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Communities Coming Together

February 23, 2017

Sometimes, great misfortune brings out the best in individuals and the communities where they go to school, work and live.

The Angelo State and San Angelo communities showed their compassion and generosity to great effect in February, coming to the aid of 28 visiting South Korean college students who were burglarized during a weekend excursion in San Antonio. 

The Korean students were part of a collaborative student-teaching program between ASU, the San Angelo Independent School District and the Gongju National University of Education. They arrived on Jan. 15, spent a week at ASU and then spent four weeks gaining teaching experience at six local elementary schools while living with 17 host families.



Cultural excursions were also part of the program, and it was on such a trip on Jan. 28 that disaster struck. While the students and several ASU staff were exploring the shops and eateries at La Cantera retail center in San Antonio, thieves broke into the ASU vans that had been used for the trip and stole the students’ luggage, including clothes, laptops, souvenirs and other items, as well as several passports. 

<strong>Paula Dowler</strong>Paula Dowler“We just couldn’t believe it when we got back to the vans and saw that everything was gone,” said Paula Dowler of ASU’s Center for International Studies. “The students were both devastated and confused, and we just hate that they had such a negative experience of the U.S. during the short time they were here.” 

While the students did have travel insurance, it only covered a small portion of their losses and did not cover many of the personal items that were stolen. Once that was revealed, faculty and parents at Fort Concho Elementary immediately started a fundraising drive that attracted donations from numerous individuals and local businesses.

By the time the students were set to return to South Korea on Feb. 19, nearly $20,000 had been raised, enough to reimburse every student the full amount of their lost items not covered by insurance, plus an extra $100 for each student as an added gift from the community. Dr. Won-Jae Lee, ASU executive assistant (Asian relations) to the provost and VPAA, also transported the students who had lost their passports to the Korean Consulate Office in Dallas to pick up emergency replacements.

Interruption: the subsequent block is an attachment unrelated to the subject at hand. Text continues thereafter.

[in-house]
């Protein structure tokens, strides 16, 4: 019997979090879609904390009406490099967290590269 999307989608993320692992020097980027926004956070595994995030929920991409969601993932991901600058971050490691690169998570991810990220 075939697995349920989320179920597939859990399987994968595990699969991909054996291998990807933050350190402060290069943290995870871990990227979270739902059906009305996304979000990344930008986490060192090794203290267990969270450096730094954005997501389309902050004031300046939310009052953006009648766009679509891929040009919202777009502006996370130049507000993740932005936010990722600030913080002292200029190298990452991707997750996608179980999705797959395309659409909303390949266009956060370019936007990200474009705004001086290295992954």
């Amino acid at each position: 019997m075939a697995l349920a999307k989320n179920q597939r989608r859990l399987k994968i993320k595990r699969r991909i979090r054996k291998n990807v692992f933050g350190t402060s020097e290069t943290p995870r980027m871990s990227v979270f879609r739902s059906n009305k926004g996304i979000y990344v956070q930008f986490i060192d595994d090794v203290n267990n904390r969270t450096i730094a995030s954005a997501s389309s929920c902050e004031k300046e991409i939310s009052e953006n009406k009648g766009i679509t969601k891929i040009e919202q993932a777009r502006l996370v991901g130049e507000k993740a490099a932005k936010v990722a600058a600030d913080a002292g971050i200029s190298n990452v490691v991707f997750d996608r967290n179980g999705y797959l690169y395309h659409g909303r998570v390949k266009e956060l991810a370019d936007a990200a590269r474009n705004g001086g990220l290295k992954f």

<strong>Dr. Won-Jae Lee</strong>Dr. Won-Jae LeeAfter saying an emotional farewell to the Korean students at the airport on Feb. 19, Lee sent a message to everyone involved in the collaborative teaching program and the fundraising efforts. 

“Today, our San Angelo airport became a sea of tears, which indicates love and oneness of mind, no doubt whatsoever!” Lee wrote. “I strongly feel that our Korean student-teachers know the blessing of each of you as their American family member, understand how much they owe to you, and have learned from you to offer their helping hands to people in need. Also, I strongly believe that our children at the six elementary schools have learned a lot from the Korean student-teachers. Thus, this meaningful program will continue and grow year by year.” 

The collaborative teaching program, which is coordinated by Lee, has already grown from eight Korean student-teachers at one local elementary school in 2016 to the 28 student-teachers who taught at six schools this year. 

And now, thanks to the generosity of the ASU and San Angelo communities, this year’s participants have a much better tale of their time in Texas to take back home.

  • Tom Nurre

    Tom Nurre

    Tom Nurre is a news and information specialist at Angelo State University. 
    E-mail Tom at tom.nurre@angelo.edu.

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